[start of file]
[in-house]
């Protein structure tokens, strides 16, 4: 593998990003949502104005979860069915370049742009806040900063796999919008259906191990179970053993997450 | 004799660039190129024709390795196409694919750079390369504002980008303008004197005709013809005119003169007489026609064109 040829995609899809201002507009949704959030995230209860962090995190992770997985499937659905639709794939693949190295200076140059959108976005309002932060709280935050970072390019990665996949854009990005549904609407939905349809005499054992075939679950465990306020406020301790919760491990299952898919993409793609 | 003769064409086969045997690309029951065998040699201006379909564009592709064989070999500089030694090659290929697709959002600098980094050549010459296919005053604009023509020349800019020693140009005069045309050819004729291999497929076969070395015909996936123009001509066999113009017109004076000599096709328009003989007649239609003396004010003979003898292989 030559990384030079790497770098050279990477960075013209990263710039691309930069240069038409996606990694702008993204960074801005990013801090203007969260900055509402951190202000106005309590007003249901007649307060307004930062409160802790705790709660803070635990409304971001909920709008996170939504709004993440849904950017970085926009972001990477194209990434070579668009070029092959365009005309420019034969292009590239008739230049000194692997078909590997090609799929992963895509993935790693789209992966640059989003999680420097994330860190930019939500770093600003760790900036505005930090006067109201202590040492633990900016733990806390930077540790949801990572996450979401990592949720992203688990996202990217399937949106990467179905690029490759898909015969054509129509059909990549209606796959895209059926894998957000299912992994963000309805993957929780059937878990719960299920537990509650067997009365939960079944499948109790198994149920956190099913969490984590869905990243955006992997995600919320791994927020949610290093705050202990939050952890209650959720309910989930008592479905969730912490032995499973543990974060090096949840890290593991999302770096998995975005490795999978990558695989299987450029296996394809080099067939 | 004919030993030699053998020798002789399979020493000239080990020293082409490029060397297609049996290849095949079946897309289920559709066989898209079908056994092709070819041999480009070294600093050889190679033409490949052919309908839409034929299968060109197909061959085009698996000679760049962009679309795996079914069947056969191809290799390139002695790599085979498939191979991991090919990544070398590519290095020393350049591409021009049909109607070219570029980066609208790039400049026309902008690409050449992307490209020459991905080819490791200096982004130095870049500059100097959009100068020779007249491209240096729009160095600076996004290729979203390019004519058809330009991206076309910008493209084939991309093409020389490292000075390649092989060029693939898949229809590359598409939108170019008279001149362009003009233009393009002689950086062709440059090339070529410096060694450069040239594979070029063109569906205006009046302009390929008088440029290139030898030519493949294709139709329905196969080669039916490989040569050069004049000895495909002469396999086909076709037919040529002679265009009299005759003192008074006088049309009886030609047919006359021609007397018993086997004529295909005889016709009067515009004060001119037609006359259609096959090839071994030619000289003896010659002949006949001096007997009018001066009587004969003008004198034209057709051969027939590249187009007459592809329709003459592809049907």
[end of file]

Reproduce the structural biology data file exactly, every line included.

[in-house]
């Protein structure tokens, strides 16, 4: 593998990003949502104005979860069915370049742009806040900063796999919008259906191990179970053993997450 | 004799660039190129024709390795196409694919750079390369504002980008303008004197005709013809005119003169007489026609064109 040829995609899809201002507009949704959030995230209860962090995190992770997985499937659905639709794939693949190295200076140059959108976005309002932060709280935050970072390019990665996949854009990005549904609407939905349809005499054992075939679950465990306020406020301790919760491990299952898919993409793609 | 003769064409086969045997690309029951065998040699201006379909564009592709064989070999500089030694090659290929697709959002600098980094050549010459296919005053604009023509020349800019020693140009005069045309050819004729291999497929076969070395015909996936123009001509066999113009017109004076000599096709328009003989007649239609003396004010003979003898292989 030559990384030079790497770098050279990477960075013209990263710039691309930069240069038409996606990694702008993204960074801005990013801090203007969260900055509402951190202000106005309590007003249901007649307060307004930062409160802790705790709660803070635990409304971001909920709008996170939504709004993440849904950017970085926009972001990477194209990434070579668009070029092959365009005309420019034969292009590239008739230049000194692997078909590997090609799929992963895509993935790693789209992966640059989003999680420097994330860190930019939500770093600003760790900036505005930090006067109201202590040492633990900016733990806390930077540790949801990572996450979401990592949720992203688990996202990217399937949106990467179905690029490759898909015969054509129509059909990549209606796959895209059926894998957000299912992994963000309805993957929780059937878990719960299920537990509650067997009365939960079944499948109790198994149920956190099913969490984590869905990243955006992997995600919320791994927020949610290093705050202990939050952890209650959720309910989930008592479905969730912490032995499973543990974060090096949840890290593991999302770096998995975005490795999978990558695989299987450029296996394809080099067939 | 004919030993030699053998020798002789399979020493000239080990020293082409490029060397297609049996290849095949079946897309289920559709066989898209079908056994092709070819041999480009070294600093050889190679033409490949052919309908839409034929299968060109197909061959085009698996000679760049962009679309795996079914069947056969191809290799390139002695790599085979498939191979991991090919990544070398590519290095020393350049591409021009049909109607070219570029980066609208790039400049026309902008690409050449992307490209020459991905080819490791200096982004130095870049500059100097959009100068020779007249491209240096729009160095600076996004290729979203390019004519058809330009991206076309910008493209084939991309093409020389490292000075390649092989060029693939898949229809590359598409939108170019008279001149362009003009233009393009002689950086062709440059090339070529410096060694450069040239594979070029063109569906205006009046302009390929008088440029290139030898030519493949294709139709329905196969080669039916490989040569050069004049000895495909002469396999086909076709037919040529002679265009009299005759003192008074006088049309009886030609047919006359021609007397018993086997004529295909005889016709009067515009004060001119037609006359259609096959090839071994030619000289003896010659002949006949001096007997009018001066009587004969003008004198034209057709051969027939590249187009007459592809329709003459592809049907």